One of the most effective means churches have for providing needed supports for children, teens, and adults who have disabilities is a buddy ministry. Adult or peer volunteers can assist people with disabilities in discipleship, skill development, and navigating church life. Buddies can be useful in many settings: Sunday School, small groups, worship services, choir, and fellowship settings. But the greatest contribution buddies can have is in facilitating healthy friendships between people with disabilities, themselves, and others.
Whether a buddy ministry is highly organized or informal, it is important to provide adult and peer buddies with effective strategies. Here are some practical tips for volunteers working with their buddies who have disabilities:
1. Know Your Role
- You are there to provide increased opportunities for your buddy to learn and grow alongside peers.
- Understand specific responsibilities you may have based on your buddy’s unique needs and plan for growth.
- Ultimately, your role is to create an environment where God can do his work in your buddy’s life.
2. Know Your Buddy
- Learn in advance your buddy’s interests, preferred communication, things he or she can do independently or needs help with, and typical interaction with peers.
- Know what makes your buddy uneasy, any triggers, and good redirection phrases.
- Learn about the diagnosis (if it is disclosed), allergies, and restroom independence.
3. Encourage Safe Independence
- Help your buddy only as much as is necessary. People should do as much as possible for themselves. It may help if you demonstrate activities first.
- Give choices when possible. For example, say “You may do this activity or you may do that activity.”
- Safety is primary though. You may need to sit right beside your buddy, sit somewhere nearby in the classroom, and walk with your buddy to different settings. Always keep a watchful eye!
4. Use Positive Language
- Change your don’t’s to do’s. Positive language focuses on what you want your buddy to do. For example, if your buddy is running, say “Please walk with me,” instead of “Don’t run.”
- Praise each thing your buddy does right or well. This reinforces desired behavior.
- Use a welcoming, calm tone of voice. You can be authoritative by being firm without being demanding or raising your voice.
5. Make Positive Behavior Desirable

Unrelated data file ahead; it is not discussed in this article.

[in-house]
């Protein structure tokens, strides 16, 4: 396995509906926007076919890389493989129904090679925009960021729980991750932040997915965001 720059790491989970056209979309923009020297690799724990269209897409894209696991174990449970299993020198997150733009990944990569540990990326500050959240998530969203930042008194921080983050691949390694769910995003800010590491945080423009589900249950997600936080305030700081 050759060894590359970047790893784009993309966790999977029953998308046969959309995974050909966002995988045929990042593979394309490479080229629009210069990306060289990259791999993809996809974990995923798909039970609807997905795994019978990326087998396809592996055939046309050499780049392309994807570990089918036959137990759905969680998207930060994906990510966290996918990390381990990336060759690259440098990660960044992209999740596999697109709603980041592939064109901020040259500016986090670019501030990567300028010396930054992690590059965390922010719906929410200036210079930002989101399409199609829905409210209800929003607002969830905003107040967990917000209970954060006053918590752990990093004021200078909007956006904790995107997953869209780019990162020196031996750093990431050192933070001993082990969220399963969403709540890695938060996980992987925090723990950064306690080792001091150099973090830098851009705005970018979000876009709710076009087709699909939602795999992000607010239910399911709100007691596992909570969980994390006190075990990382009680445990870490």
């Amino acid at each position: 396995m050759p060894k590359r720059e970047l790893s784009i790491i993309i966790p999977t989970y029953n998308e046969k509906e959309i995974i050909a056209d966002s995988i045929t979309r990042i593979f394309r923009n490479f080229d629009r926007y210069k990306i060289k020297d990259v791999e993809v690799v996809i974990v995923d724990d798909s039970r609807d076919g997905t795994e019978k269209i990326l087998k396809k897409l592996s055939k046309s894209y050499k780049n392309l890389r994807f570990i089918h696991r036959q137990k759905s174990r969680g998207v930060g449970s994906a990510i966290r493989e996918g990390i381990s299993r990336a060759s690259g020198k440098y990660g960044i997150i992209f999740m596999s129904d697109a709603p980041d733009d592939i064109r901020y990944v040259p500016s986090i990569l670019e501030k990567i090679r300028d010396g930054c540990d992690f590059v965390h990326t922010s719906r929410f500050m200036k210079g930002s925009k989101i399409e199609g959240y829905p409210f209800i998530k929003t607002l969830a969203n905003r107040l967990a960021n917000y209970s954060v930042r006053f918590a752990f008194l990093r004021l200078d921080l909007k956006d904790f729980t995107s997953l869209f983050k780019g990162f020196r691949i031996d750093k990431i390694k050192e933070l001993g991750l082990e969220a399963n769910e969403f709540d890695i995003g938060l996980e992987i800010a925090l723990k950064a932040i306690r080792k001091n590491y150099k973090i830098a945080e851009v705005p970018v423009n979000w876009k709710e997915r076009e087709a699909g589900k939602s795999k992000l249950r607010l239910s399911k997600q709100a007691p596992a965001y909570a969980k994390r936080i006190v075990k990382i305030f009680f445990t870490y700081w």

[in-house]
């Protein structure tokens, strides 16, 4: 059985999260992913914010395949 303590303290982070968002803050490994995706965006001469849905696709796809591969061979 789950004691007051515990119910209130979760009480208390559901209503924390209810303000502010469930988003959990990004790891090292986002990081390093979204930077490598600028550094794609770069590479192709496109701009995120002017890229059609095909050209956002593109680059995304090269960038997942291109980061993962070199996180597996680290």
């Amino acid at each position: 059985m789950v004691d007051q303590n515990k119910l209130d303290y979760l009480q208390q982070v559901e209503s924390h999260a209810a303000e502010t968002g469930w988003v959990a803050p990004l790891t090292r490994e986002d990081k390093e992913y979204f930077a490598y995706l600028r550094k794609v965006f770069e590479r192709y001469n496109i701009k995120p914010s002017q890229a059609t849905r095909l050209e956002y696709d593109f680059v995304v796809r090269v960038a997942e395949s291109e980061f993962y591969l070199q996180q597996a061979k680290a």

- Use the First/Then approach. Do a less-preferred activity first, followed by a preferred activity. For example, you might say, “First we will sing songs. Then we will play with playdough.”
- It may help to write your First/Then goals on a dry erase board and carry it with you. If your buddy doesn’t read, make a chart with pictures or draw symbols and carry with you.
- Use the Try Again approach. When your buddy demonstrates an inappropriate action, ask her or him to “Try again.” Guide or model the desired response for your buddy as needed.
6. Slow Down
- When talking or asking a question, practice the “Pause.” Maintain eye contact and pause for 15 seconds or more to allow your buddy to process your request and respond.
- Take regular breaks to allow your buddy to process what is being learned and to have some personal space.
- Breaks might be in the classroom, in the hall or a different classroom. Sometimes a quiet, calming environment helps.
7. Make Transitions Easier
- Prepare for what is coming up. Use a picture schedule. Use countdowns such as, “In five minutes we’re going to…” Then, “In two minutes we’re going to…” Try to avoid abrupt changes.
- Arrive at class late or early when halls and doorways aren’t crowded and active.
- Let your buddy take something to the next activity.
8. Set Goals and Succeed
- Set small, attainable weekly goals. For example, go to 5 minutes of your buddy’s age-appropriate class. Increase the time in class as your buddy is able. Begin with the portion of class that is most desirable.
- Each goal met becomes a success that motivates your buddy to experience more.
- Do a small activity that your buddy can accomplish and feel good about what he or she has done. Praise your buddy for the accomplishment.
- Break multi-part instructions or tasks into individual steps to do one at a time. Try to use concrete language.
- Simplify the Bible lesson. Work with the class teacher to present the concept of a lesson in a way your buddy can see it, hear it, and do it in order to increase her or his engagement.
- Learn the Bible focus in advance. This will give you time to simplify the lesson into one key concept your buddy can easily remember.
10. Make and Use a Discovery Box
- Work with your buddy’s teacher or parents to make a Discovery Box with items that will help your buddy engage with the lesson and classroom activities.
- The box should be easily portable so you and your buddy can use it in the classroom or other settings.
- Ask your buddy’s teacher or parents to demonstrate to you how to use all of the items in the box.
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